Police and Coast Guard helicopters and boats criss-crossed the Potomac River here yesterday in a massive search for two Washington couples who vanished during a boat outing Wednesday.

When the search was halted because of darkness, police had recovered one body. The fate of the other three persons and their boat remained a mystery.

With helicopters whirring overhead, some two dozen police and Coast Guart officers in search boats combed a 35-square-mile area from Hains Point to Fort Washington below Woodrow Wilson Bridge, finding few clues besides the body of Alberta Twyman, of 1445 Park Rd. NW, pulled from the river near the Naval Research Laboratory in Southeast Washington.

Police also found identification cards belonging to the other three persons as well as several life jackets but said they were not sure the jackets belonged to the foursome.

The three missing persons are Arthur Perry, 43, also of 1445 Park Rd. NW, and Lee Norman Champ, 42, and Myshella Robinson, 32, both of 510 15th St. NE.

Perry, who lived with Twyman at the Park Road address, and Champ worked together in the maintenance division of the D.C. Department of Recreation. The two couples were good friends and often went fishing together, friends and neighbors said yesterday.

Before leaving on their fishing trip Wednesday evening, Champ and Robinson left their 18-month-old daughter, Nicola and their 6-month-old son, Lee, with a neighbor.

"They said they would be back about eleven or twelve o'clock," said Helen Mae Crawford, the next-door neighbor, who was keeping the couple's children.

"It's not like them to leave their children for this long," another neighbor said, "They loved those kids."

Leon Harper, Champ's friend, said he became concerned when he discovered that the two couples had not returned by Thursday morning. Harper said he rides with Champ and Perry to work every day.

"He (Champ) didn't show," Harper said. 'It's not like him. If he isn't going to work he will call me."

Harper, who was supposed to go fishing with the two couples Wednesday but decided to do an odd job instead, said, "I got really concerned when I found out they left their two kids next door. Champ is so concerned about those two kids. They don't leave them for long."

Crawford said she also got concerned when the couple had not returned by midnight Wednesday. "I sat up and waited until two (a.m.) and until three (a.m.). I said to myself, "my Lord, when are they coming home?"

Harper and Crawford said they contacted a roomer who lives in Champ and Robinson's two-story home. The roomer had not heard from the two couples either.

Harper called D.C. Police, and the search began Thursday evening. Early yesterday, Champ's 1969 yellow Buick Skylark and trailer were found in the parking lot at Gravely Point off the George Washington Parkway near National Airport, a common parking area for boating parties.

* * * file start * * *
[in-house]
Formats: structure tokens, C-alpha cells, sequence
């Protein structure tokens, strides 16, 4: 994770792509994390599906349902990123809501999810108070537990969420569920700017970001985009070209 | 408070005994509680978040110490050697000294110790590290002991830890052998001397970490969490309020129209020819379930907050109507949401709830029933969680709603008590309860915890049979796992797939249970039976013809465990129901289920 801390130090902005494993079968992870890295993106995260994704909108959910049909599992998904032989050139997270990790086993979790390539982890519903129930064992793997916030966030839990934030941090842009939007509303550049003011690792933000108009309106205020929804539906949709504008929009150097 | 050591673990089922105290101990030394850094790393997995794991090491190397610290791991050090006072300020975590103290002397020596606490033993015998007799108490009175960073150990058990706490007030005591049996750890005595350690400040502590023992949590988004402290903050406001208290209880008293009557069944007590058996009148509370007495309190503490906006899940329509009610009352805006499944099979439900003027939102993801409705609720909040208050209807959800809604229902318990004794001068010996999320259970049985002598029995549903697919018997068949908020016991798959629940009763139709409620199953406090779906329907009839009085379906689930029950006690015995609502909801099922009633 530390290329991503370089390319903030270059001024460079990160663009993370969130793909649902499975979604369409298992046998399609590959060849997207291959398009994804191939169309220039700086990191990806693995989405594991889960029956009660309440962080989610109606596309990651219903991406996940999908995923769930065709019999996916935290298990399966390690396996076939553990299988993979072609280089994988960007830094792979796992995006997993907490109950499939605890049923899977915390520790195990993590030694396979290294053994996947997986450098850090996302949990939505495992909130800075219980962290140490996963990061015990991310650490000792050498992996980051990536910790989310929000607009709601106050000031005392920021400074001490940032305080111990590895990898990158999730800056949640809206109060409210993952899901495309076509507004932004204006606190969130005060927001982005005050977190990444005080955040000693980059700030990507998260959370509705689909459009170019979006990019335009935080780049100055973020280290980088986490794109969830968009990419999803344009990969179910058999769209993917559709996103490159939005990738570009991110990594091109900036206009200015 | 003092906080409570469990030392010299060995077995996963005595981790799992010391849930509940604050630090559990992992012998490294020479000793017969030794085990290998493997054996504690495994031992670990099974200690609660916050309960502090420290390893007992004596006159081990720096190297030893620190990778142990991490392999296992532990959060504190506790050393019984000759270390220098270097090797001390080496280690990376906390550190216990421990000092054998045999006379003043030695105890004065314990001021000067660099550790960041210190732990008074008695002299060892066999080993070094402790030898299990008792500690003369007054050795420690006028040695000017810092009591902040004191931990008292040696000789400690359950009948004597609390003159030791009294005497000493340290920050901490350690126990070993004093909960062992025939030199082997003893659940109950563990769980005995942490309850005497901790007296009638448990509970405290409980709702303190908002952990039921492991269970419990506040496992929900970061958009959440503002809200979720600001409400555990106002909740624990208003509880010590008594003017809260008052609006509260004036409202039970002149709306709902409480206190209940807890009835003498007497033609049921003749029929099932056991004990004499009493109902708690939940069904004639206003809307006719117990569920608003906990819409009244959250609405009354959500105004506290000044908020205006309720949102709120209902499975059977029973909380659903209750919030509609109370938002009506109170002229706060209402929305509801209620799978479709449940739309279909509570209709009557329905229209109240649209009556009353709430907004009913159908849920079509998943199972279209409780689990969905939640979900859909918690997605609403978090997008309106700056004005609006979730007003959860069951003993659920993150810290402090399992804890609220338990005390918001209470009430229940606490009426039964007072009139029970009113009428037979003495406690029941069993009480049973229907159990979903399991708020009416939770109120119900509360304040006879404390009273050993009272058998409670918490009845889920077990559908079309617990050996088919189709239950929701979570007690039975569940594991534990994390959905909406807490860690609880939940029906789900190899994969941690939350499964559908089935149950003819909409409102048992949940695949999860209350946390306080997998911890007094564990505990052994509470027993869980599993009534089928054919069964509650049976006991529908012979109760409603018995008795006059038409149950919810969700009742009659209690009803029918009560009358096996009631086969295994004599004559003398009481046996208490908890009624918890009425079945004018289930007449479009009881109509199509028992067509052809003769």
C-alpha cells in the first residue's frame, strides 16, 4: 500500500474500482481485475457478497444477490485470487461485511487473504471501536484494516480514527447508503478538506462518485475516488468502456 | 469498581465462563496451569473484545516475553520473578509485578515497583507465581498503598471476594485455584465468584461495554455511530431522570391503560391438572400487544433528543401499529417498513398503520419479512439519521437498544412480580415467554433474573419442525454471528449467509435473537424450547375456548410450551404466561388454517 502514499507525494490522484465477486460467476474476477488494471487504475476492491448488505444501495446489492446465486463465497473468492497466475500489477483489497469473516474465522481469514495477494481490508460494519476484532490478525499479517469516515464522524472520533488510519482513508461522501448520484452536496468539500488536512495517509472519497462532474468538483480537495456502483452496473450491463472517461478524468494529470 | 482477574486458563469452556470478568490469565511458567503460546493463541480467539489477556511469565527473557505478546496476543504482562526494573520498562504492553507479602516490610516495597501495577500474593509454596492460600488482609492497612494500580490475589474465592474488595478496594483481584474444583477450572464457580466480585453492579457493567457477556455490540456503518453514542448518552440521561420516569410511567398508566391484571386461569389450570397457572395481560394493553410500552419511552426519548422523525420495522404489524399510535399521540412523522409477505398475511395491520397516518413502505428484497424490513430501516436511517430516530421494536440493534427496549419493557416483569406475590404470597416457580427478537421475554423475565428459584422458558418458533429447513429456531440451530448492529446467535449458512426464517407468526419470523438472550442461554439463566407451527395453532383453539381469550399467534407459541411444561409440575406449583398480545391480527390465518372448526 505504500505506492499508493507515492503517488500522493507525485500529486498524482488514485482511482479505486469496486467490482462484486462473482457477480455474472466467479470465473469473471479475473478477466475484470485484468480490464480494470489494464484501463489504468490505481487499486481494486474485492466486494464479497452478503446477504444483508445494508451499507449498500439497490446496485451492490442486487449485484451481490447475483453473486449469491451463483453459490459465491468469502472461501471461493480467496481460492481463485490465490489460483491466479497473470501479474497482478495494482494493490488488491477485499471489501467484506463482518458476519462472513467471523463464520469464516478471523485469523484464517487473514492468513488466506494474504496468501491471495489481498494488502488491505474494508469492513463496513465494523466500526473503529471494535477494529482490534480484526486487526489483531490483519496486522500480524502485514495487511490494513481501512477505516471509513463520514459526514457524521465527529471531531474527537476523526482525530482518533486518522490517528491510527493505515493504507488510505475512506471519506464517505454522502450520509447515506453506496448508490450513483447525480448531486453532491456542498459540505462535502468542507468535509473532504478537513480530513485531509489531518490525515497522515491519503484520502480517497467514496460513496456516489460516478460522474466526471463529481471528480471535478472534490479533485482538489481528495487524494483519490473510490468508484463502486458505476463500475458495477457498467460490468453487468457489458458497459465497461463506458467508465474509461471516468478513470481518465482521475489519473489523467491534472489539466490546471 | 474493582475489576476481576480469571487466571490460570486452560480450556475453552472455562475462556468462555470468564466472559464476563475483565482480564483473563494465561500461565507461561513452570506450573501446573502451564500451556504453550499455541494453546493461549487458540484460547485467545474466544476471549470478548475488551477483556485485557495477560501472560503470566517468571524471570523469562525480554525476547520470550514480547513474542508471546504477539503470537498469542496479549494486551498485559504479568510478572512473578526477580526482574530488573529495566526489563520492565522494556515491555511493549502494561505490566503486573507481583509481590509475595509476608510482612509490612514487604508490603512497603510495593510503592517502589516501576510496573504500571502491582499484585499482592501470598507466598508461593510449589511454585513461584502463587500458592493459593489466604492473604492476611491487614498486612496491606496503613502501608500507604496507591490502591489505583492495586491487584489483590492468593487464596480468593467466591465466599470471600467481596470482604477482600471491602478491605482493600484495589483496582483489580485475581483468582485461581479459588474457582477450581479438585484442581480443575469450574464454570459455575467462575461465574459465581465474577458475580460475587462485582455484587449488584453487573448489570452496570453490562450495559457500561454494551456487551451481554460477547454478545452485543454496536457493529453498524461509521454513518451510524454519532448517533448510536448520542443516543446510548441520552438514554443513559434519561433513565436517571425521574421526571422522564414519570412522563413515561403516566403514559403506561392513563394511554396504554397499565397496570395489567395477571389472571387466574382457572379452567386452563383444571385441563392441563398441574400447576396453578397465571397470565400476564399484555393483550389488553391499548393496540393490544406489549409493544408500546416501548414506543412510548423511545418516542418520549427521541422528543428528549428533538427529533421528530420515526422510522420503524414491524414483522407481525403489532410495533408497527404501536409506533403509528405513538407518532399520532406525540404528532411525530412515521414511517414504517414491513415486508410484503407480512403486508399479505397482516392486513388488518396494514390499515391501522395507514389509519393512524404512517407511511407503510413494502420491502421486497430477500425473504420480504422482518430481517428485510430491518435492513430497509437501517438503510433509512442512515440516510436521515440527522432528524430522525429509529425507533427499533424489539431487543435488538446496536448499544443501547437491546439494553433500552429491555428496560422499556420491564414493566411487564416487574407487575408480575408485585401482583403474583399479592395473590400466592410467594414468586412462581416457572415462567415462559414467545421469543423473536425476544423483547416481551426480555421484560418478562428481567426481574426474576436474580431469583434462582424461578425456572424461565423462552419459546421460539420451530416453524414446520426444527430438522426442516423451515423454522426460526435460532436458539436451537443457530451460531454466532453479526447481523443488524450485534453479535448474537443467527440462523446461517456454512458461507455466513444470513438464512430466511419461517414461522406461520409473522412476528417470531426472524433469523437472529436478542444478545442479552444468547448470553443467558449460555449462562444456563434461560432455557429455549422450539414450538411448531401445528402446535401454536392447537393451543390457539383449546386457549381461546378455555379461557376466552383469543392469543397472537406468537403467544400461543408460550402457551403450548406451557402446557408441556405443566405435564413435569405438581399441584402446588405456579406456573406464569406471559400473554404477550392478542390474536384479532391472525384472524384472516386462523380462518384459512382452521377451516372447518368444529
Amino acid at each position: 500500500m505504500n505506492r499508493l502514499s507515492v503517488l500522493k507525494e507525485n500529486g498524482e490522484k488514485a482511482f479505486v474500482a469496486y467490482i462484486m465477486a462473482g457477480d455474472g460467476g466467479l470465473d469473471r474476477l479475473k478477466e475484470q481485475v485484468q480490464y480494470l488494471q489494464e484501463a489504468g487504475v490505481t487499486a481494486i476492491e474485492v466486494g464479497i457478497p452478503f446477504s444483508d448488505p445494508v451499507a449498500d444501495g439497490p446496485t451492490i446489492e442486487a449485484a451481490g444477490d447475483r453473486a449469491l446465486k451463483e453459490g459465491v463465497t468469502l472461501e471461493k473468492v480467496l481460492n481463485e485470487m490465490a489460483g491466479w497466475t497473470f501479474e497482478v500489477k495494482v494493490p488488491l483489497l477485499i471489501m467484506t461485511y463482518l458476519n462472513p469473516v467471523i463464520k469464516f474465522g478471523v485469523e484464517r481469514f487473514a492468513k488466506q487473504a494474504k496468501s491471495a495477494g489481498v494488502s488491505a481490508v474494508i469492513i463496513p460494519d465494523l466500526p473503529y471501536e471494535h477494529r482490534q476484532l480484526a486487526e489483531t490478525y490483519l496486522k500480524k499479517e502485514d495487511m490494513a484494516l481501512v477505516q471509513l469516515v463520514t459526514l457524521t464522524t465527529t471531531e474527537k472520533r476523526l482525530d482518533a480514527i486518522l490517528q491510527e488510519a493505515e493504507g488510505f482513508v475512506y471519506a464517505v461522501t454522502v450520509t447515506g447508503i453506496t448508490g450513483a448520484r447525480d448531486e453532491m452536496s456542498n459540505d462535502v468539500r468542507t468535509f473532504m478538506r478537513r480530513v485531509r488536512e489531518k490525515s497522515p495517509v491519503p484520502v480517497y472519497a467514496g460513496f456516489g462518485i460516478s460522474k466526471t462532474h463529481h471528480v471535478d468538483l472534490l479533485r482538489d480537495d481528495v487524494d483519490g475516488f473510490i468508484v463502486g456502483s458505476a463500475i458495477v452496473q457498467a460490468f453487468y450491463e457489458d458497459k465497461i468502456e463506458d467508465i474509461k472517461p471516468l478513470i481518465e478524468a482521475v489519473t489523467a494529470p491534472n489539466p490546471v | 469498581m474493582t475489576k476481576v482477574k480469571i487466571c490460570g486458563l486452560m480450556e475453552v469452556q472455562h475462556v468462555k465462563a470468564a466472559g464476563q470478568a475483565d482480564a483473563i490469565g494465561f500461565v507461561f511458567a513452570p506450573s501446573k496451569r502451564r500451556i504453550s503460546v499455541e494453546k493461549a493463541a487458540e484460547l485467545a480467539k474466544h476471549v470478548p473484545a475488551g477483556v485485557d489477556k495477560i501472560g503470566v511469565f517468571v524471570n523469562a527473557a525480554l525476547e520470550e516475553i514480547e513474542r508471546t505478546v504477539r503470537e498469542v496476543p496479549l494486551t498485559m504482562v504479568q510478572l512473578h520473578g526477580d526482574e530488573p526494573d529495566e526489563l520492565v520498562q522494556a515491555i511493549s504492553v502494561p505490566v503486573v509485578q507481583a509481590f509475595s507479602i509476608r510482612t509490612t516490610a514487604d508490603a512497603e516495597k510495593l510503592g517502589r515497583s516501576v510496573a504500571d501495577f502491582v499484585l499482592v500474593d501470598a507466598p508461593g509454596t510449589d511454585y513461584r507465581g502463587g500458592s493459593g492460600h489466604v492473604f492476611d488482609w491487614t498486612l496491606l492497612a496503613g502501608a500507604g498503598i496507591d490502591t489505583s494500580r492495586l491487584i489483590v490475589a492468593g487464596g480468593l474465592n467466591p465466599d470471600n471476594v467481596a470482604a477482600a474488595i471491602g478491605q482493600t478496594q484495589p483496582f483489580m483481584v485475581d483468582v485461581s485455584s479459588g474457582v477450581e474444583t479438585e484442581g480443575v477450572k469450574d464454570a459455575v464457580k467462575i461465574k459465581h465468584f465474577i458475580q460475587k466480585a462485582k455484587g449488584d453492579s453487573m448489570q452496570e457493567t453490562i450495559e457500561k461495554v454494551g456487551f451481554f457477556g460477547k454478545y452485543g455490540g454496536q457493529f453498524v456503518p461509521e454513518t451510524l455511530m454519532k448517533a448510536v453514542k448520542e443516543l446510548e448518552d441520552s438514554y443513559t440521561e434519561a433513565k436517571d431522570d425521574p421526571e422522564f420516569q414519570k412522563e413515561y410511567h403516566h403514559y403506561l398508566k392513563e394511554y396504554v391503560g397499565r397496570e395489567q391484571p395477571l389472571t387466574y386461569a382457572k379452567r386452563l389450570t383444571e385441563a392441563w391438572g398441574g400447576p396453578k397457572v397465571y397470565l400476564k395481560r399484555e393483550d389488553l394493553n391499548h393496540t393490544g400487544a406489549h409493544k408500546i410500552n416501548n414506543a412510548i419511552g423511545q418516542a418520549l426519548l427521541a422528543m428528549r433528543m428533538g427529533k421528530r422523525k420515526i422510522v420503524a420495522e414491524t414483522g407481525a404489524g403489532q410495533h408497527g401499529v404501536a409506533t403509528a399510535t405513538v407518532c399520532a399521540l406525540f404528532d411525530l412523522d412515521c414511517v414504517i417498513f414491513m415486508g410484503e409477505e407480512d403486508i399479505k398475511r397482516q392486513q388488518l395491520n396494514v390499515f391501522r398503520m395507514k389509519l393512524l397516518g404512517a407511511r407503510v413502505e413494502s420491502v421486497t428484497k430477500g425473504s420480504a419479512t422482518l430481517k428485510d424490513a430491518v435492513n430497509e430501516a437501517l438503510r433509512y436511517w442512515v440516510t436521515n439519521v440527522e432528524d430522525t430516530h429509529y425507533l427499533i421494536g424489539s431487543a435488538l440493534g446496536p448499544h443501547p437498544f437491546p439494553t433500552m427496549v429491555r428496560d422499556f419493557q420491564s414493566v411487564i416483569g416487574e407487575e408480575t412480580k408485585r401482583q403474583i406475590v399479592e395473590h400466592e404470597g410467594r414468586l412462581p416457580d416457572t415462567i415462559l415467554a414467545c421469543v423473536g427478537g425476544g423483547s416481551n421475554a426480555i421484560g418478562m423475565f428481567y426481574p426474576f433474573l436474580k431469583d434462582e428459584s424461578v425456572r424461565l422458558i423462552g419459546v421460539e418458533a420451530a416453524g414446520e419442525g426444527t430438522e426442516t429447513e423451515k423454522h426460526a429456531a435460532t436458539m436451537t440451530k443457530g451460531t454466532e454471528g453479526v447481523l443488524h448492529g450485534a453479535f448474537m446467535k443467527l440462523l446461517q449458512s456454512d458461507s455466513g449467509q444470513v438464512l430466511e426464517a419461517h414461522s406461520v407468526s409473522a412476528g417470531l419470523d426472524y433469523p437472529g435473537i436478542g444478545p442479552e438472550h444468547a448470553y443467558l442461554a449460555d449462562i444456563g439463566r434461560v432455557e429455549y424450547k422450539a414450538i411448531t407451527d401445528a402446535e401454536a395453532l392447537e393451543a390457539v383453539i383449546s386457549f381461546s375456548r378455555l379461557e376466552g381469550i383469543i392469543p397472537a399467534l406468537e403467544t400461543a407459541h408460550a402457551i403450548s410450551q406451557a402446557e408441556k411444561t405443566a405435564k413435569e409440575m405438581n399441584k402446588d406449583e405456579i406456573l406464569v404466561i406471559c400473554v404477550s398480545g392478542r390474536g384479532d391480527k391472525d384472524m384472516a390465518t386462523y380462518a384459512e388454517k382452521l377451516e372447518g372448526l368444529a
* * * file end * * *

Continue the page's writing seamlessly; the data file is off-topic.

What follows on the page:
Helicopters from the U.S. Park Police, the Maryland State Police and the D.C. Police swept over the Potomac River, while eight boats from the U.S. Coast Guard and the D.C. Police Department's Harbor Patrol dragged the water.

Twyman's body was recovered about 9:30 a.m., in the water near where the Potomac and Anacostia rivers converge. The Harbor Patrol intensified its search in that area from Bolling Air Force Base to Blue Plains.

Some personal belongings of the three remaining missing persons were also recovered from the water. Driver's licenses belonging to Champ and Robinson were found. An identification card belonging to Perry was found on Twyman's body.

By last night, police had found no clue of Champ's 20-foot blue-and-white fiberglass boat and its Chrysler outboard motor.

Harper said the boat was a 1973-74 model. "He had just gotten it out of the shop," he said.

He said Champ had had some work done on the steering part of the boat. It was an open boat that could seat four persons.

"I don't think any of [the foursome] could swim," said Harper, who said he has been out on the boat with Champ and Perry on several occasions.

He said the boat contained flotation cushions, which passengers normally sat on. However, he said he didn't know if it had flotation tanks.

"It's a sturdy boat," he said.

Harper said Champ "isn't a very experienced boater."

He said Perry, Champ and he generally would go fishing in the boat about two or three times a month.

Throughout yesterday, neighbors, relatives and friends of the two couples waited by their telephones for word of the missing persons.

"Why did they have to go out?" asked one of Champ's coworkers as he hit his fist on the hood of a truck parked in front of Champ's house when he learned of Twyman's death.

Champ and Robinson have been living at the 15th Street address for about six years, neighbors said.

Twyman and Perry had been living in an apartment at the Park Road address for about four years, according to the resident manager.

Howard Gasaway, director of the maintenance division for the D.C. Department of Recreation, said Champ and Perry are good employes. Champ works as a maintenance worker, setting up playgrounds, ball fields and basketball courts. Perry is a masonry helper. "They are two nice guys," Gasaway said.

Neighbors said Twyman worked as a cleaning woman in a building on 14th Street NW. Robinson works as a dietitian for a retirement home in Maryland.

Police officials said they would resume the river search about 9 a.m. today.